Systemizing and Hacking

post by SatvikBeri · 2018-03-23T18:01:33.212Z · score: 104 (27 votes) · LW · GW · 1 comments

Let's call two broad clusters of problem-solving "systemizing" and "hacking." Systemizing roughly refers to building general, robust solutions. Hacking refers to quickly building one-offs. You would expect to accrue technical debt while hacking and pay it down while systemizing.

Both are useful in different situations. A big win for systemizing would be finding patterns in code and dramatically reducing the complexity by factoring out those patterns. A big win for hacking would be quickly testing several UIs to find one that potential customers love.

As you can probably guess, I lean very heavily towards systemizing, and have typically sucked at hacking – I generally relied on coworkers for that skill. But I started working on solo projects where I couldn't easily rely on someone else, so naturally, I developed a system for hacking things together.

The concrete example here is that I wanted to be able to run thousands of completely independent machine learning jobs quickly in parallel across a lot of computers, and I was looking into AWS Batch to do this.

Here's how I would have approached this in "systemizing" mode:

  1. Break down all the parts involved, e.g. AWS Batch, Docker, boto3, etc.
  2. Study them in detail until I grok each one, writing small bits of code primarily designed to help me understand
  3. Assemble a solution

Here's how I did this in hacking mode:

  1. Find a valuable point of high uncertainty (e.g., running Python scripts through Docker)
  2. Find something that does something similar to what I want (e.g., an online introduction to Docker that involved running a particular Python script)
  3. Modify that until it does what I want (successfully running my Python script and uploading data to AWS)
  4. Find the next valuable point of uncertainty and repeat (running a single Docker image on AWS Batch)

This was really effective – previously, I might have spent ~40 hours deeply learning all the tools involved before I got the system up and running. Using the hacking approach, it only took me about 3 hours – literally an order of magnitude faster.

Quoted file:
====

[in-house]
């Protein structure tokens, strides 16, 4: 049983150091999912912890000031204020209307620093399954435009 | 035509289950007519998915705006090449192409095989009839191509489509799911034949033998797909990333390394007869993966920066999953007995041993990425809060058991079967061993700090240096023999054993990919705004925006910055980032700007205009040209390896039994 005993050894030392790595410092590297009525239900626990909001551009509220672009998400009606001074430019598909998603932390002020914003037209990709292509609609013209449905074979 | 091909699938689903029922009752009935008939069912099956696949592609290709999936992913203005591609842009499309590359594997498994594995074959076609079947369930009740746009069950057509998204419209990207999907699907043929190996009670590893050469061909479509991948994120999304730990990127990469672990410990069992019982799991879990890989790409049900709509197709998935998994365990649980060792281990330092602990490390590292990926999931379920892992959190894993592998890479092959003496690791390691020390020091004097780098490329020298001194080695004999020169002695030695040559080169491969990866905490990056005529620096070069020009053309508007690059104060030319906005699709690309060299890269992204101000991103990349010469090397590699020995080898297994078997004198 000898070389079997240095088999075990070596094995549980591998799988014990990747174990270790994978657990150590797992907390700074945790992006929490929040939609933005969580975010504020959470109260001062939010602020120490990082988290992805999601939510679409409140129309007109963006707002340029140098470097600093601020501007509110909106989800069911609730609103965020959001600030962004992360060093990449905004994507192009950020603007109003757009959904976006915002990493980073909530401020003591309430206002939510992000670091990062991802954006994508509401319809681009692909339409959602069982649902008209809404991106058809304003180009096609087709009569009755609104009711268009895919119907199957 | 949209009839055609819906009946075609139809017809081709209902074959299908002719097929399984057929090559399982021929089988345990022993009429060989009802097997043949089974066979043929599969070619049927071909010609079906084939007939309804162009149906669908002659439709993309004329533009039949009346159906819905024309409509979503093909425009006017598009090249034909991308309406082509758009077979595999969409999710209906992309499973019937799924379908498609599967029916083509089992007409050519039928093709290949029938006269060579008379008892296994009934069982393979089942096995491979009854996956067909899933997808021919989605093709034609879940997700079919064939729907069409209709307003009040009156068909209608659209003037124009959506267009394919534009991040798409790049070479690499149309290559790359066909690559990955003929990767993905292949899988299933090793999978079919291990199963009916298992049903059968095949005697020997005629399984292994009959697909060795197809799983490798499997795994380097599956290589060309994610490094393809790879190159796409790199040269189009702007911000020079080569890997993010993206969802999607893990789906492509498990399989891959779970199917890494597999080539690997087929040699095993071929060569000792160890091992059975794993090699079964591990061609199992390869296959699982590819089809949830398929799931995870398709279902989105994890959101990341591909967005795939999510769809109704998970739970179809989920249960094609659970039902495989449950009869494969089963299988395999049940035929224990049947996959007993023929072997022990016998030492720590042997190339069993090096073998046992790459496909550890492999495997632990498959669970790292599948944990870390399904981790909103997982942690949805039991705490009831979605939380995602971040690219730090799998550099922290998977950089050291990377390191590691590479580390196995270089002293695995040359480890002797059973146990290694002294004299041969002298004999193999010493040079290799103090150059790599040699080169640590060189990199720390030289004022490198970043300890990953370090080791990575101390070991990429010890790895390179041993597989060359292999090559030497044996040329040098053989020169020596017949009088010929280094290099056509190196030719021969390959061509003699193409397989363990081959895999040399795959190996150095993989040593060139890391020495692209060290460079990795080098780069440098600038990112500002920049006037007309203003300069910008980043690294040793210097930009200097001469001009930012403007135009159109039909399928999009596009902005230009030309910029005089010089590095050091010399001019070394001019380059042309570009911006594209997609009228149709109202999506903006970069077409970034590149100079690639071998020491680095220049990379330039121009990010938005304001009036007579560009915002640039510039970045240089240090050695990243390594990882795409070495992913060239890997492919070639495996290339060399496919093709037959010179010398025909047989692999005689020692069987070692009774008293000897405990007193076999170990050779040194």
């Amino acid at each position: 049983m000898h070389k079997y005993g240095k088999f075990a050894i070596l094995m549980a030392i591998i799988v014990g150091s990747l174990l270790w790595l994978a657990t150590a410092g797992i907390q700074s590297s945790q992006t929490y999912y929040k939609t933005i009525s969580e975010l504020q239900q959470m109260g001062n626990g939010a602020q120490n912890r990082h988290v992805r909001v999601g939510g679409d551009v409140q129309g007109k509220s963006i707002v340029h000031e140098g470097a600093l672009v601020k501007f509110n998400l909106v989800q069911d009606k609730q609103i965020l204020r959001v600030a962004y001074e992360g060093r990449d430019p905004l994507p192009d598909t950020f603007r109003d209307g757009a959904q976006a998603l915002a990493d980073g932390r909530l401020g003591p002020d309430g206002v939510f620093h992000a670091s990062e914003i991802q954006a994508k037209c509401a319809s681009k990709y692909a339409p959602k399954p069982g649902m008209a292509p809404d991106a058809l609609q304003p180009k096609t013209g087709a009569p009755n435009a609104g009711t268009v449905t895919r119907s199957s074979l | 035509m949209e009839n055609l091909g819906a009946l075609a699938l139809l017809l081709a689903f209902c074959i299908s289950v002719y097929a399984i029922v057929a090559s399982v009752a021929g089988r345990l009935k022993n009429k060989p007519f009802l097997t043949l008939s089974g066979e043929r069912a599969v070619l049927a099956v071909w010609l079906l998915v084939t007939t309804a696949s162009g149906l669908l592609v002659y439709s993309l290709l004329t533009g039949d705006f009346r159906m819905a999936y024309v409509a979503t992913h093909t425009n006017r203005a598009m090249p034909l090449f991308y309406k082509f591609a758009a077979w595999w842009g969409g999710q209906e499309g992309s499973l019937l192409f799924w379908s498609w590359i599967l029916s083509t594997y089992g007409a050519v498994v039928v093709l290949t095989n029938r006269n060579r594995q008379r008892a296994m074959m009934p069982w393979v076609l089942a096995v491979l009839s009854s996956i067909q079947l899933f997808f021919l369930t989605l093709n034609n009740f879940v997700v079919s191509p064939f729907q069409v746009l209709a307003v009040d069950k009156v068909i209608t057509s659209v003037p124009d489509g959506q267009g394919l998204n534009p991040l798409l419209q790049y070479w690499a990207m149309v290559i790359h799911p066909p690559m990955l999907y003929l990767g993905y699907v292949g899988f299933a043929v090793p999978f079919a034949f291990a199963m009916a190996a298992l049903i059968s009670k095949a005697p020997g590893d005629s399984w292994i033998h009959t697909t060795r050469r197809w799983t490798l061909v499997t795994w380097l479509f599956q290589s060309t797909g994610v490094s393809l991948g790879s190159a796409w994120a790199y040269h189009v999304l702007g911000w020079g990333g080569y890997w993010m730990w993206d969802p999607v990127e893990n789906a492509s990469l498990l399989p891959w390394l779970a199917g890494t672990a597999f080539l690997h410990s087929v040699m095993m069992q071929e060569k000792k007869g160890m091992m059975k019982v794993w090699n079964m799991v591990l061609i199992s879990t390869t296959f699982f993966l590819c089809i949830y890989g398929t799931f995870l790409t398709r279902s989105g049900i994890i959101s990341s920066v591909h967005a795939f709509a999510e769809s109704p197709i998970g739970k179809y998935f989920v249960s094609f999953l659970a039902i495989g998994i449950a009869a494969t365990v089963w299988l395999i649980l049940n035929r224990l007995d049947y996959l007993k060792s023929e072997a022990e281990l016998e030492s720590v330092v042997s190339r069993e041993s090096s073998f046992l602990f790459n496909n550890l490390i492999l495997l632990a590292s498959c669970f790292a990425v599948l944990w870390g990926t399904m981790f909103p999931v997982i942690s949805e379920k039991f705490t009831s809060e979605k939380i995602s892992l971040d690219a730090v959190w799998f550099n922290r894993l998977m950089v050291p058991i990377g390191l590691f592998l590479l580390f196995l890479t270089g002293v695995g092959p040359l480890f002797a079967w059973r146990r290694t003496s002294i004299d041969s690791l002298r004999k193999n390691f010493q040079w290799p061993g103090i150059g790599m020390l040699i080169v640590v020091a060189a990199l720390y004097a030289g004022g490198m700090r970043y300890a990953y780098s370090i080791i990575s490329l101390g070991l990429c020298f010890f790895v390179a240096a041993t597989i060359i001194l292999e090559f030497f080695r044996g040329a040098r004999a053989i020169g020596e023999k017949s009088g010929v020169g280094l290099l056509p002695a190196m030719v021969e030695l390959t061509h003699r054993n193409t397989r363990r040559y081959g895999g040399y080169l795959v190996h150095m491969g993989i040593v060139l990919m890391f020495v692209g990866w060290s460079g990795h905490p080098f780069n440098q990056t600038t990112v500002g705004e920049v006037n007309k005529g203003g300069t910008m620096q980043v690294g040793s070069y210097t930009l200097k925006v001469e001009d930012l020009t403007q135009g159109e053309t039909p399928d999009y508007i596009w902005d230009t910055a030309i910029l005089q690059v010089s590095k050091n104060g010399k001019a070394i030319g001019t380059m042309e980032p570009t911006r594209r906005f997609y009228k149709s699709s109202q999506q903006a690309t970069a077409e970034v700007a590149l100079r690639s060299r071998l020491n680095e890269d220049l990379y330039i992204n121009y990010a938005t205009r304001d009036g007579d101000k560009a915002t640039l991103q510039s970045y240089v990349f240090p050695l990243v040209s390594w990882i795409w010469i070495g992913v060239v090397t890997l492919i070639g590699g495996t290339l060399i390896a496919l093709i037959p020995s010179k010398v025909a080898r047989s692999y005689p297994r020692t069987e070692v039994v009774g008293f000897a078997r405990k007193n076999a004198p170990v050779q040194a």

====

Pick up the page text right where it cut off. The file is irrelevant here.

Of course, the hacking approach has clear disadvantages – I don't deeply understand Docker or any of the tools involved, and my experience here won't save me a ton of time if I work on a similar project. But in this case, I don't expect to do anything similar in the near-term, so hacking was a huge win. More generally, having the skill of hacking things together gives me many more options for projects in the future.

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comment by totallybogus · 2018-03-23T19:47:13.252Z · score: 12 (5 votes) · LW(p) · GW(p)

As I recall, Docker itself is a rather "hacky" solution, with lots of technical debt embedded in it. I doubt that AWS Batch itself is much better. In these domains, applying a "systemizing" approach to only your piece of the puzzle is not really feasible. If you're really committed to the systemizing outlook, your choices are (1) yak shaving - set the original goal aside and start paying down technical debt in e.g. Docker itself until the result is simple enough to understand in a systematic way. (2) if you can't adopt this approach, because some of the complexity you're dealing with cannot be feasibly reduced (or you simply don't care about doing that sort of work), then just try to abstract away what's 'complex' and 'hacky' about the original subsystem, and build a simpler interface that suffices for yoir goals and avoids 'leaking' the underlying complexity as far as practicable.
Both of these are in some sense high-cost, high-reward activities; hpwever, the 'hacky' approach comes with very real costs of its own (i.e. it provides little or no means of avoiding breakage of various sorts as complexity increases), so the common view of it as accruing technical debt that will need to be serviced or paid down later seems right to me.